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Muhammad won't get caught up in nostalgia

LAKE FOREST, Ill. -- Muhsin Muhammad hoped the day would come.

Nervous and emotional the first time he played his former team, the Chicago Bears receiver gets another shot at the Carolina Panthers in the divisional playoffs Sunday.

''I'm real focused right now. I'm focused on what we have to do, our game plan," Muhammad said. ''I'm much more focused on what I have to do this time around."

The Bears delivered one of their best performances of the season when they dominated the Panthers, 13-3, at Soldier Field Nov. 20, a signature victory that established them as a force in the NFC.

But Muhammad was nowhere near dominant.

With his nerves and emotions jumbled, he caught six passes for 49 yards and a touchdown but dropped several balls, including a potential score. A few Panthers hugged Muhammad after the game and posed for pictures. And this figures to be another emotional meeting.

''You've got to understand, there's a history there," Muhammad said. ''I played there for nine years. For me to come out and say there was no emotional tie to that team would be a flat-out lie. There was emotion. I came out the first time I saw them since I signed with Chicago. Of course, I'm going to give my buddy a hug. [Wide receiver Steve Smith] and I took a picture after the game. I don't know if we're going to do the same after this game."

Bears coach Lovie Smith said, ''He's a Pro Bowl receiver. This will be a special game for him . . . He's our No. 1 receiver. We need a big game out of him."

Muhammad's name is written all over the Carolina record book.

He left as the Panthers' all-time leader in receptions (578) and yards receiving (7,751) and tied the mark for touchdowns (44). Carolina released Muhammad after he set team records last season with 1,405 yards receiving and 16 touchdowns because it did not want to pay a $10 million roster bonus, and the sides could not agree on a contract extension.

The next day, the Bears signed him. Almost as quickly, Muhammad and starting quarterback Rex Grossman developed a chemistry, with Muhammad attending Grossman's wedding in July.

The problem was Grossman missed the first 13 games of the season after breaking his left ankle in an exhibition game, and Muhammad and rookie quarterback Kyle Orton never really clicked.

At times, Orton missed his target.

Other times, Muhammad dropped passes.

And a run-based offense didn't boost his numbers. After leading the league in yards receiving and touchdowns a year ago, he had 64 catches for 750 yards and four touchdowns during the regular season.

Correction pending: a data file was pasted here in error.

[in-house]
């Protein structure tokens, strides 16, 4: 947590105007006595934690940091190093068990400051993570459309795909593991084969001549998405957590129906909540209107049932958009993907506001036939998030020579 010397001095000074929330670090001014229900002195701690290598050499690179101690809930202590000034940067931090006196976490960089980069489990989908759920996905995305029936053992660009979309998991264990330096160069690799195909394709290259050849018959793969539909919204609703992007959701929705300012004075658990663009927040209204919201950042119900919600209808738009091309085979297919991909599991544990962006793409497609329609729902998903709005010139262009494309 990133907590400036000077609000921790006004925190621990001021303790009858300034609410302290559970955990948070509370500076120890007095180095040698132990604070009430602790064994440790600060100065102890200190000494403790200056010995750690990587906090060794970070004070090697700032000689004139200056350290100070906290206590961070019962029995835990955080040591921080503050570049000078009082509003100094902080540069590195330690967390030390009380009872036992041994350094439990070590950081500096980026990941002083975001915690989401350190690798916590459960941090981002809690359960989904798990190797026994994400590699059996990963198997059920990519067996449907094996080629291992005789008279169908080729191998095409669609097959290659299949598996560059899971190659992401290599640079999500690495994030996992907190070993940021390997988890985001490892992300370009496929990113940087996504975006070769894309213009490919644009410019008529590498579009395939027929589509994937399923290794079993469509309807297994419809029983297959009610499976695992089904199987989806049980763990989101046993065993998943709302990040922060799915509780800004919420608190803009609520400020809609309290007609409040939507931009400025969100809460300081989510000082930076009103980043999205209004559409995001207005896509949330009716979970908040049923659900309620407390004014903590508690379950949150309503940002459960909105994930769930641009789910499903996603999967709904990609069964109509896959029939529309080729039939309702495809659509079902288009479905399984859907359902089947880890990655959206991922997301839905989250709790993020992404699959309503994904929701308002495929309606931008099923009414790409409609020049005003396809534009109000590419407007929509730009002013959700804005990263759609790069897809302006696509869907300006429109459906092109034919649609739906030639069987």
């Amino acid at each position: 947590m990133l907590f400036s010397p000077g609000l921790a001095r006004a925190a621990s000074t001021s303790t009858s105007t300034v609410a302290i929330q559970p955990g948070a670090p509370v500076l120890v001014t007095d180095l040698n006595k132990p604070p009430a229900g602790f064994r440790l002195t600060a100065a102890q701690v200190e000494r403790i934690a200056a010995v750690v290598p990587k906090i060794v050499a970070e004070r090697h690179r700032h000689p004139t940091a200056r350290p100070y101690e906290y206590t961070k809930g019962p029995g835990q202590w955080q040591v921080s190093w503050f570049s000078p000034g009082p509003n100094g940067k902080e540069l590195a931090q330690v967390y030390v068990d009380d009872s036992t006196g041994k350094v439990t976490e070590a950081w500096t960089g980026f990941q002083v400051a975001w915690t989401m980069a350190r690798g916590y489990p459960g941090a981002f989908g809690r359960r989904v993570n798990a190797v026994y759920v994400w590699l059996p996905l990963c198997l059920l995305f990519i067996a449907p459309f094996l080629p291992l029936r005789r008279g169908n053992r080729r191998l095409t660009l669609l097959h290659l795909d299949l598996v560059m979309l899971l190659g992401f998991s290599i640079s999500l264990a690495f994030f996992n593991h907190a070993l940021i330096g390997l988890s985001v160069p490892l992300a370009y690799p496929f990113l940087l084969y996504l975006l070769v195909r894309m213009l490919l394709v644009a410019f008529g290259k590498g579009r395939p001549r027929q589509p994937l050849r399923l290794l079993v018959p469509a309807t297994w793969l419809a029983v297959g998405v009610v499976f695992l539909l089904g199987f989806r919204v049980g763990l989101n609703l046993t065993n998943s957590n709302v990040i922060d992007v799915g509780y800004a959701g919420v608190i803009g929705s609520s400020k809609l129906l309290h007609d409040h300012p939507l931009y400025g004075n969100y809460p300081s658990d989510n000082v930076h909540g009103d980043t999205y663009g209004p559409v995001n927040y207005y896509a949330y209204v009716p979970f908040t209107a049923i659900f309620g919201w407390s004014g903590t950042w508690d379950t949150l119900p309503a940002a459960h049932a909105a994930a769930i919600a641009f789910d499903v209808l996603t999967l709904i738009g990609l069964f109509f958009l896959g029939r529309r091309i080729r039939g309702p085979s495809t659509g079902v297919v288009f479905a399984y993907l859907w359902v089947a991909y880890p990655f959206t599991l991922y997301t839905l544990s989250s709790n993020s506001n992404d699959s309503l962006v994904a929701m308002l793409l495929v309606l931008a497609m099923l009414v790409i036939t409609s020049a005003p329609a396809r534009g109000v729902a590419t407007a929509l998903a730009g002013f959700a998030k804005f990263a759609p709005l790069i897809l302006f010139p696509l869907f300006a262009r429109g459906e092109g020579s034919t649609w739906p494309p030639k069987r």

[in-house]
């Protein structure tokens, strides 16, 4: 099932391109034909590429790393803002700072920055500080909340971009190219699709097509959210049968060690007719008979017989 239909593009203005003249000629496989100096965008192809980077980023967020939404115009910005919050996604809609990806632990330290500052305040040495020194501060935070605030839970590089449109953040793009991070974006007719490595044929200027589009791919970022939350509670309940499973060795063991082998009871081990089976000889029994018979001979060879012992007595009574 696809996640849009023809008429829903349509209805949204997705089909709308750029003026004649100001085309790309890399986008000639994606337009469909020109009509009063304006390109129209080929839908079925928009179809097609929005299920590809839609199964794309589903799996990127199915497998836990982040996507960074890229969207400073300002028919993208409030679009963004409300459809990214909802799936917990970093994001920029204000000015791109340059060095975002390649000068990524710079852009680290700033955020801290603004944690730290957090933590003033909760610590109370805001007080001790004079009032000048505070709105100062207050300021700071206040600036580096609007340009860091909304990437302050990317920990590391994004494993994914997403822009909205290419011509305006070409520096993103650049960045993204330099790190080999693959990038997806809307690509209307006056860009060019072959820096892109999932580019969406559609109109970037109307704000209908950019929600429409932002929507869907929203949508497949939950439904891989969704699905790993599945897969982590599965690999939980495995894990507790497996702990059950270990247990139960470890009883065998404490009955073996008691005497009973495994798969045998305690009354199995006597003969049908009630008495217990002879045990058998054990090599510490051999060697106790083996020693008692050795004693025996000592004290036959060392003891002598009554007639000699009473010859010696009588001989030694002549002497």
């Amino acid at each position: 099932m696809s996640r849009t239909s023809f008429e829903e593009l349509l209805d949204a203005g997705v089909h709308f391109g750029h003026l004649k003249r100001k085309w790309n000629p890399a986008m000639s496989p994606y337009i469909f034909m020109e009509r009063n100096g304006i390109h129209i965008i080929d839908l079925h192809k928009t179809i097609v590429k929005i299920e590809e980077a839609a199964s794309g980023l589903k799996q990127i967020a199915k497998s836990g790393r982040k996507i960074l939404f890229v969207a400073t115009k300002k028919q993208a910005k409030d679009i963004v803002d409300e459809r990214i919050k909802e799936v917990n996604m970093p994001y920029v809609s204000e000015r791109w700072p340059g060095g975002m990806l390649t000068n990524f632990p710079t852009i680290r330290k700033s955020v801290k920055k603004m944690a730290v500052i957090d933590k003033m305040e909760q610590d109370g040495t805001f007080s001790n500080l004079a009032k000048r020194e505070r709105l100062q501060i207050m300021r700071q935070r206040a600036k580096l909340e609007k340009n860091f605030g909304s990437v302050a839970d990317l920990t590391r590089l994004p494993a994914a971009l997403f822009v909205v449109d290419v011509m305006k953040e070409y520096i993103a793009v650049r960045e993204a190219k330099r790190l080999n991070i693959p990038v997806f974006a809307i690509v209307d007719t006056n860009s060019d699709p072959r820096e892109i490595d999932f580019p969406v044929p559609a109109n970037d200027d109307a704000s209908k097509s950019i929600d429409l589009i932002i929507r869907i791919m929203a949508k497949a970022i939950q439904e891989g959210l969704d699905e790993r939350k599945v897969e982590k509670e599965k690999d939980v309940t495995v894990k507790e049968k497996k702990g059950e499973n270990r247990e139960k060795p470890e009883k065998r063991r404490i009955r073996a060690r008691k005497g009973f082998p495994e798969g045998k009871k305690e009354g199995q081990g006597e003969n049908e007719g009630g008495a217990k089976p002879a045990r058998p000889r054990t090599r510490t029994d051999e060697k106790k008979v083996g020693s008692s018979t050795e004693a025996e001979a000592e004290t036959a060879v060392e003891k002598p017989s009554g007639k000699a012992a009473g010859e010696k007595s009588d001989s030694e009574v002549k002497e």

''I've been a journeyman," Muhammad said. ''I've been a role player. I've had a lot of adversity this year. I think you guys have picked out a bunch of the rough spots I've had during the season. But overall, the job that's been asked of me, I think I've done extremely well."

With Grossman healthy, the Bears opened up their offense a bit late in the season. How Muhammad fares against Carolina's secondary could go a long way toward determining whether they advance.

Muhammad was on a plane last Sunday and did not see what might have been the Panthers' most impressive performance under coach John Fox -- a 23-0 domination of the New York Giants in East Rutherford, N.J. He didn't need to see Carolina force five turnovers, intercept Eli Manning three times, and hold Tiki Barber to 41 yards rushing. Muhammad knows how good that defense is; he had an up-close view.

He practiced against safety Mike Minter and cornerback Chris Gamble.

''They've got some good tacklers," Muhammad said. ''They leave guys in a lot of one-on-one coverage. You just have to be fundamentally sound, make good throws and run good routes . . . If you've got a rush and you get pressure on the quarterback and you force him to throw it early or throw it late, they'll hurt you. [Cornerback] Ken Lucas and Chris Gamble, they'll both catch the ball. They're not going to drop the ball."

And Muhammad vowed he won't, either, this time.

''That game that we played the first time, I thought that we could have played a better game, and I thought I could have played a better game," Muhammad said. ''I wanted to play better against them, I really did. I wanted to play a lot better and I just want the opportunity to do it again."

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